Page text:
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The Zinc Sensing Receptor, a Link Between Zinc and Cell Signaling

Overview of attention for article published in Molecular Medicine, July 2007
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About this Attention Score

  • Good Attention Score compared to outputs of the same age (66th percentile)
  • Good Attention Score compared to outputs of the same age and source (68th percentile)

Mentioned by

wikipedia
1 Wikipedia page

Citations

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59 Dimensions

Readers on

mendeley
39 Mendeley
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Title
The Zinc Sensing Receptor, a Link Between Zinc and Cell Signaling
Published in
Molecular Medicine, July 2007
DOI 10.2119/2006-00038.hershfinkel
Pubmed ID
Authors

Michal Hershfinkel, William F. Silverman, Israel Sekler

Abstract

Zinc is essential for cell growth. For many years it has been used to treat various epithelial disorders, ranging from wound healing to diarrhea and ulcerative colon disease. The physiological/molecular mechanisms linking zinc and cell growth, however, are not well understood. In recent years, Zn2+ has emerged as an important signaling molecule, activating intracellular pathways and regulating cell fate. We have functionally identified an extracellular zinc sensing receptor, called zinc sensing receptor (ZnR), that is specifically activated by extracellular Zn2+ at physiological concentrations. The putative ZnR is pharmacologically coupled to a Gq-protein which triggers release of Ca2+ from intracellular stores via the Inositol 1,4,5-trisphosphate (IP3) pathway. This, in turn results in downstream signaling via the MAP and phosphatidylinositol 3-kinase (PI3 kinase) pathways that are linked to cell proliferation. In some cell types, e.g., colonocytes, ZnR activity also upregulates Na+/H+ exchange, mediated by Na+/H+ exchanger isoform 1 (NHE1), which is involved in cellular ion homeostasis in addition to cell proliferation. Our overall hypothesis, as discussed below, is that a ZnR, found in organs where dynamic zinc homeostasis is observed, enables extracellular Zn2+ to trigger intracellular signaling pathways regulating key cell functions. These include cell proliferation and survival, vectorial ion transport and hormone secretion. Finally, we suggest that ZnR activity found in colonocytes is well positioned to attenuate erosion of the epithelial lining of the colon, thereby preventing or ameliorating diarrhea, but, by signaling through the same pathways, a ZnR may enhance tumor progression in neoplastic disease.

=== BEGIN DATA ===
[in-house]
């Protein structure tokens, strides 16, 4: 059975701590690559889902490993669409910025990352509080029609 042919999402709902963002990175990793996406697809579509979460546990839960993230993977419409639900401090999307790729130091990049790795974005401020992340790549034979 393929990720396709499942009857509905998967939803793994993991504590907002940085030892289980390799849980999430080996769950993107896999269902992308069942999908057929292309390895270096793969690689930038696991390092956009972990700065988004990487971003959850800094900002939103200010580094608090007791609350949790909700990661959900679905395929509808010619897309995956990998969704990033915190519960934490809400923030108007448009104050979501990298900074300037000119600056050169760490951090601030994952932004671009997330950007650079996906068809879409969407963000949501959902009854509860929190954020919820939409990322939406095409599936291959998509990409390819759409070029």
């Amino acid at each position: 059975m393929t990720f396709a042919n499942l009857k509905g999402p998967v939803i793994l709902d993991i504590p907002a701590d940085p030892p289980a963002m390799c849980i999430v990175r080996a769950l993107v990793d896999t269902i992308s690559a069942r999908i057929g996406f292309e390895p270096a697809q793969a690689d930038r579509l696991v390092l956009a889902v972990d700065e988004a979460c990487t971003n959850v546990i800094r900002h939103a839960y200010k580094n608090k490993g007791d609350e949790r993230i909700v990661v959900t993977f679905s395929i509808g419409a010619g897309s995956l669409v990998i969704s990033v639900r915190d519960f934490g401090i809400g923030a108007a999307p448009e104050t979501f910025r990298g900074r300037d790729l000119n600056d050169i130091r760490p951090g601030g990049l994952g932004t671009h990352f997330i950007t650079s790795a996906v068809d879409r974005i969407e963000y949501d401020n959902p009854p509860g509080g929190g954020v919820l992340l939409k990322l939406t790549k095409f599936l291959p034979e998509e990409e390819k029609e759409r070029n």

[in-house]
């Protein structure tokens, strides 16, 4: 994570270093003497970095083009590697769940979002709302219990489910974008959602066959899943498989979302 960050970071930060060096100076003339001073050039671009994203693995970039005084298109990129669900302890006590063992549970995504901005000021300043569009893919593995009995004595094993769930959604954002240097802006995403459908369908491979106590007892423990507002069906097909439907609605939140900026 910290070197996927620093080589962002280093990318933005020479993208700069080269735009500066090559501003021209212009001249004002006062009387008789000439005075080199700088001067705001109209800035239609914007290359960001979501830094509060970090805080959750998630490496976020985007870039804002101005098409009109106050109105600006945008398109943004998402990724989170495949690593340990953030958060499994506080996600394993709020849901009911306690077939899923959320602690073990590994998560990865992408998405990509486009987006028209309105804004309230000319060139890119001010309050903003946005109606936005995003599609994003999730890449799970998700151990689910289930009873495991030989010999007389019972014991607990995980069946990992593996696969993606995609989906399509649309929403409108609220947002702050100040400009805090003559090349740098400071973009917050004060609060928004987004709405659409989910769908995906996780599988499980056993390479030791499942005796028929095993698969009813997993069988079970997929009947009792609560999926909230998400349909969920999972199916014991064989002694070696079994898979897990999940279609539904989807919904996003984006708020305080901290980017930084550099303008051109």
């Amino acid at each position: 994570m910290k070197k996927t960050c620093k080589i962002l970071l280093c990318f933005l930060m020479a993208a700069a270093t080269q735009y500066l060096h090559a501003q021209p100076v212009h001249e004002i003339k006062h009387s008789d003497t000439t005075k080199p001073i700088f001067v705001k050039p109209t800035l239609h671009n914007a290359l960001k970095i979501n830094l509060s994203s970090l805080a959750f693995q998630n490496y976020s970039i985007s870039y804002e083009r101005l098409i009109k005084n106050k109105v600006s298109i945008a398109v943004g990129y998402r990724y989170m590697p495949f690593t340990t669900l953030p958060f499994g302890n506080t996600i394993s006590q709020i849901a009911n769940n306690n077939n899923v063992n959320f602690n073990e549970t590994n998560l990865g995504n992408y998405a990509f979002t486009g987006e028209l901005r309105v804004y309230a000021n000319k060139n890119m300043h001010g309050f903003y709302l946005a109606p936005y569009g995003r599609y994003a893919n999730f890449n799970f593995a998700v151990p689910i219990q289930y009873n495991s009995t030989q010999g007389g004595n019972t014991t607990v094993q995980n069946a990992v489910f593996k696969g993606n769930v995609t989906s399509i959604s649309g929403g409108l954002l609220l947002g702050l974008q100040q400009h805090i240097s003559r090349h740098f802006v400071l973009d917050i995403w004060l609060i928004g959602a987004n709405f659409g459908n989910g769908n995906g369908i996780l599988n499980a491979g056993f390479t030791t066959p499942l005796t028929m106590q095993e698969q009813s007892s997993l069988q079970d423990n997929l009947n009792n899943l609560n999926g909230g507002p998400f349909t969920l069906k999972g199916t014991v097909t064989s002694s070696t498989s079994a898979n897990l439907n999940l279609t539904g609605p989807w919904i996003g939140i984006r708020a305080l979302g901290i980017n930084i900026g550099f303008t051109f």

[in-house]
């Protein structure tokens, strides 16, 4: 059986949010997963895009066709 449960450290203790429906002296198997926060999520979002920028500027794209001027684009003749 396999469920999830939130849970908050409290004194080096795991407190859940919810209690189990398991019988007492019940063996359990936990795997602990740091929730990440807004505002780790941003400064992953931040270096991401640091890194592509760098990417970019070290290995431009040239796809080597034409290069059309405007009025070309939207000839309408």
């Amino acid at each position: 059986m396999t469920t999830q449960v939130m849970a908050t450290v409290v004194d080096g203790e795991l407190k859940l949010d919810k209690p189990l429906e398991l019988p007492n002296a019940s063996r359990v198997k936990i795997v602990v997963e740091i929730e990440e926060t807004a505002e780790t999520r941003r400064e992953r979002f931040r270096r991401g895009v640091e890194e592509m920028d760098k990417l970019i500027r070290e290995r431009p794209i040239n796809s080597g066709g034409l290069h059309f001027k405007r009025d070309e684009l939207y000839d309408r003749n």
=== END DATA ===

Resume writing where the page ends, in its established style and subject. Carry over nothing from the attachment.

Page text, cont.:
Mendeley readers

The data shown below were compiled from readership statistics for 39 Mendeley readers of this research output. Click here to see the associated Mendeley record.

Geographical breakdown

Country Count As %
Spain 1 3%
Israel 1 3%
China 1 3%
Unknown 36 92%

Demographic breakdown

Readers by professional status Count As %
Student > Ph. D. Student 12 31%
Researcher 8 21%
Student > Master 6 15%
Student > Doctoral Student 3 8%
Student > Bachelor 3 8%
Other 5 13%
Unknown 2 5%
Readers by discipline Count As %
Agricultural and Biological Sciences 16 41%
Medicine and Dentistry 9 23%
Biochemistry, Genetics and Molecular Biology 5 13%
Chemistry 4 10%
Neuroscience 1 3%
Other 2 5%
Unknown 2 5%

Attention Score in Context

This research output has an Altmetric Attention Score of 3. This is our high-level measure of the quality and quantity of online attention that it has received. This Attention Score, as well as the ranking and number of research outputs shown below, was calculated when the research output was last mentioned on 11 January 2018.
All research outputs
#3,569,785
of 12,352,780 outputs
Outputs from Molecular Medicine
#126
of 577 outputs
Outputs of similar age
#78,429
of 266,988 outputs
Outputs of similar age from Molecular Medicine
#5
of 19 outputs
Altmetric has tracked 12,352,780 research outputs across all sources so far. This one is in the 49th percentile – i.e., 49% of other outputs scored the same or lower than it.
So far Altmetric has tracked 577 research outputs from this source. They typically receive a little more attention than average, with a mean Attention Score of 6.8. This one is in the 40th percentile – i.e., 40% of its peers scored the same or lower than it.
Older research outputs will score higher simply because they've had more time to accumulate mentions. To account for age we can compare this Altmetric Attention Score to the 266,988 tracked outputs that were published within six weeks on either side of this one in any source. This one has gotten more attention than average, scoring higher than 66% of its contemporaries.
We're also able to compare this research output to 19 others from the same source and published within six weeks on either side of this one. This one has gotten more attention than average, scoring higher than 68% of its contemporaries.